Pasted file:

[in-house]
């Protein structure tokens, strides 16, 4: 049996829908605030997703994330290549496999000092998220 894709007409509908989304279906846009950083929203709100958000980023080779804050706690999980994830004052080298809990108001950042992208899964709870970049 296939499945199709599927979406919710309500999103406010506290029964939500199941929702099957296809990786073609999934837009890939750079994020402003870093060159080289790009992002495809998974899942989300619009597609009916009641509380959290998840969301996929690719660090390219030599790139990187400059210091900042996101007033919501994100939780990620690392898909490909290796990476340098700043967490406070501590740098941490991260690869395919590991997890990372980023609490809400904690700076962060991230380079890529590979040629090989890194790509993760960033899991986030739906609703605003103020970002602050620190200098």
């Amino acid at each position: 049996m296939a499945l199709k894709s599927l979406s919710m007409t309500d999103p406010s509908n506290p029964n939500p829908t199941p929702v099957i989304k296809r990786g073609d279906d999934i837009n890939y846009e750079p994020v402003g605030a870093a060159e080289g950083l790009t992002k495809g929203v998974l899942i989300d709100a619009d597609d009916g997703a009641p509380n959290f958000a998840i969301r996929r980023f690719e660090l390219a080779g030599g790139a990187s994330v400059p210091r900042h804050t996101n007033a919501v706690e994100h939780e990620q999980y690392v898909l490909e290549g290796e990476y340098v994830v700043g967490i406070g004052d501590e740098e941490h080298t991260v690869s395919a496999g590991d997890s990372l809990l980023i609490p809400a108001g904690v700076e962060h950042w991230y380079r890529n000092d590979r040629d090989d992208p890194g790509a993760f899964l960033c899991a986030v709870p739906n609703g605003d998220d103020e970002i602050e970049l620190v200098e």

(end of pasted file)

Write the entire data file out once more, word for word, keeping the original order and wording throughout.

[in-house]
């Protein structure tokens, strides 16, 4: 049996829908605030997703994330290549496999000092998220 894709007409509908989304279906846009950083929203709100958000980023080779804050706690999980994830004052080298809990108001950042992208899964709870970049 296939499945199709599927979406919710309500999103406010506290029964939500199941929702099957296809990786073609999934837009890939750079994020402003870093060159080289790009992002495809998974899942989300619009597609009916009641509380959290998840969301996929690719660090390219030599790139990187400059210091900042996101007033919501994100939780990620690392898909490909290796990476340098700043967490406070501590740098941490991260690869395919590991997890990372980023609490809400904690700076962060991230380079890529590979040629090989890194790509993760960033899991986030739906609703605003103020970002602050620190200098």
């Amino acid at each position: 049996m296939a499945l199709k894709s599927l979406s919710m007409t309500d999103p406010s509908n506290p029964n939500p829908t199941p929702v099957i989304k296809r990786g073609d279906d999934i837009n890939y846009e750079p994020v402003g605030a870093a060159e080289g950083l790009t992002k495809g929203v998974l899942i989300d709100a619009d597609d009916g997703a009641p509380n959290f958000a998840i969301r996929r980023f690719e660090l390219a080779g030599g790139a990187s994330v400059p210091r900042h804050t996101n007033a919501v706690e994100h939780e990620q999980y690392v898909l490909e290549g290796e990476y340098v994830v700043g967490i406070g004052d501590e740098e941490h080298t991260v690869s395919a496999g590991d997890s990372l809990l980023i609490p809400a108001g904690v700076e962060h950042w991230y380079r890529n000092d590979r040629d090989d992208p890194g790509a993760f899964l960033c899991a986030v709870p739906n609703g605003d998220d103020e970002i602050e970049l620190v200098e």